Everyone gets nervous for a test from time to time. Any exam—a driving test, the SAT or an elementary-school standardized test—can cause some anxiety. A low level of stress is natural and can help you feel alert and energized. But when stress becomes debilitating, it is time to take action.
According to the Anxiety and Depression Association of America, symptoms of test anxiety can include physical, emotional, behavioral and cognitive symptoms. Some common physical symptoms include headache, diarrhea, shortness of breath, dry mouth, light-headedness, rapid heartbeat, excessive sweating and even fainting. Test anxiety can lead to a full-on panic attack, categorized as a sudden onset of intense fear and anxiety. Sufferers may feel like they are unable to breathe or are having a heart attack.
Cognitively, students may completely blank out on answers, even if they studied the subject and knew the answer the night before. They may have racing thoughts and negative self talk, as well as trouble concentrating.
Emotional symptoms range from fear to anger to disappointment. A person with test anxiety may feel helpless and overwhelmed. Behavioral symptoms can be as extreme as students “dropping out” or skipping class to avoid discomfort and fear. During a test, students may fidget or find it difficult to get physically comfortable. Students may suffer from depression or low self-esteem.
How to Prevent Test Anxiety
The Mayo Clinic presents strategies for facing test anxiety head on. There are components of test taking that are out of your control, such as what is on the test, where and when the test takes place. There are many things you can do to help ease anxiety.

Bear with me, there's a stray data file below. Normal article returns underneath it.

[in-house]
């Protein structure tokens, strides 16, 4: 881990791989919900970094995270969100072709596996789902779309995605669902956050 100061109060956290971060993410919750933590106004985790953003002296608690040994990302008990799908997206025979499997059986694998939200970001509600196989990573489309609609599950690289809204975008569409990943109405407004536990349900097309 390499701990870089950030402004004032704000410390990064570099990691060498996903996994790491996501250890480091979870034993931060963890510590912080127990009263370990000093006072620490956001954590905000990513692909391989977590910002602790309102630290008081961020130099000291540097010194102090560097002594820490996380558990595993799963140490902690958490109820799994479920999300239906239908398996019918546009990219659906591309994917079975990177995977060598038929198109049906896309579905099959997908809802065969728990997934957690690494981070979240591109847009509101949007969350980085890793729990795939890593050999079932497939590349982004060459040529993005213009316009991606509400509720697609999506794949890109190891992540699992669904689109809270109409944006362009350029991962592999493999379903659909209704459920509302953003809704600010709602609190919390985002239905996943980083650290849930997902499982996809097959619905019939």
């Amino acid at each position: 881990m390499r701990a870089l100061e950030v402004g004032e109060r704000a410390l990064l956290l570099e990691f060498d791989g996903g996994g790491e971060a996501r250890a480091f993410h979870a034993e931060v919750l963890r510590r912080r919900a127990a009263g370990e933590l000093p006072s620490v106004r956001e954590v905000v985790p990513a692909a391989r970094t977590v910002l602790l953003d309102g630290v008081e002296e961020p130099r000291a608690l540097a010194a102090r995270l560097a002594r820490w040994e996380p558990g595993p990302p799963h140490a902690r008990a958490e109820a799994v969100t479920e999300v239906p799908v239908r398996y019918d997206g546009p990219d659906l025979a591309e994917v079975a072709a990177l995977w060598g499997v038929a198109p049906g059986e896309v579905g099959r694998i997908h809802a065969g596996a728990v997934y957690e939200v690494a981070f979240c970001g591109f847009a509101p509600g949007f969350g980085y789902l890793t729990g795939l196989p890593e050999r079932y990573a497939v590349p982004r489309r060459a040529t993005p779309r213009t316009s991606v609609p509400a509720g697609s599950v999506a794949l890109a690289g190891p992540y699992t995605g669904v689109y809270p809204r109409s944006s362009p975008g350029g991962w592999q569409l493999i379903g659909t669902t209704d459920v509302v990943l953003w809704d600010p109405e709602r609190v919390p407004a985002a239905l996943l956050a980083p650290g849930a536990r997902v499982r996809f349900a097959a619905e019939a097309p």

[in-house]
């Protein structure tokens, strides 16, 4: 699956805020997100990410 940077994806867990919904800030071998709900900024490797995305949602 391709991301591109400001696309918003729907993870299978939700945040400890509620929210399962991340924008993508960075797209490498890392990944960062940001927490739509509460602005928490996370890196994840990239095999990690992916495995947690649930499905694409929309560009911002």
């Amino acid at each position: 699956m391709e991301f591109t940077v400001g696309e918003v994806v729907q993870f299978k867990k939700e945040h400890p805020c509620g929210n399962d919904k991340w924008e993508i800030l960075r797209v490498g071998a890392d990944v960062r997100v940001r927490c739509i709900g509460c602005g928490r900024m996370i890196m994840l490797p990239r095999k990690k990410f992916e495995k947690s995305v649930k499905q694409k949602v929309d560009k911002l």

Eat, drink and sleep. This is where you have the most control. A brain needs fuel to function, so give it healthy foods, such as fresh fruits and vegetables, rather than processed foods. Avoid sugary food and drink that can cause an energy crash during the test. Avoid caffeine, which can trigger anxiety. Start studying early, so there’s time for a good night’s sleep.
Practice good study skills. Ask the teacher, tutor or counselor for ideas on how to best prepare. The teacher might provide study guides or be willing to offer clues as to what topics to focus on.
Be prepared. Don’t wait for the night before to study. Create checklists, note cards and review sheets. Keep up with the workload, so you don’t have the extra stress of missed assignments. Maintaining good grades on assignments reduces the stress of having to “make up” for missed work by scoring high on the test.
Practice relaxation techniques. Use progressive relaxation, in which you do a body scan and consciously relax your whole body, one part at a time. Deep breathing and positive imagery can help you get a good night’s sleep before and relax during the test.
Get moving. Exercise is a great stress reliever and can help you focus during study and test time.
Build a relationship with the teacher. Ask questions along the way, so that by test time, you have more confidence in the material. Let the teacher know you have test anxiety. For younger students, set up a parent conference and come up with strategies in advance.
Identify learning disabilities. Test anxiety may be a sign there is something else going on, such as ADHD or dyslexia. If your child has an IEP or 504 plan, the school can arrange for accommodations, such as extra time, a modified test or having the test read out loud. Some students take their test in a resource room, which may be more comfortable.
Talk it out. A school or private counselor can help you talk through feelings and thoughts about test anxiety.
There are also strategies you can follow during the actual test: Find a comfortable position. Read the test directions carefully. Take the test one question at a time. If you go blank on a question, mark it and come back to it later. Take deep breaths and tell yourself that you are in control. Don’t panic if other students finish the test before you. Complete the test on your own time, and remind yourself there is no bonus for finishing early. Practice positive self-talk to combat any negative thoughts.
Remember, some anxiety is natural and can be helpful, but don’t let it keep you from functioning at your best.
Jennifer VanBuren is a Georgetown educator and mother of three.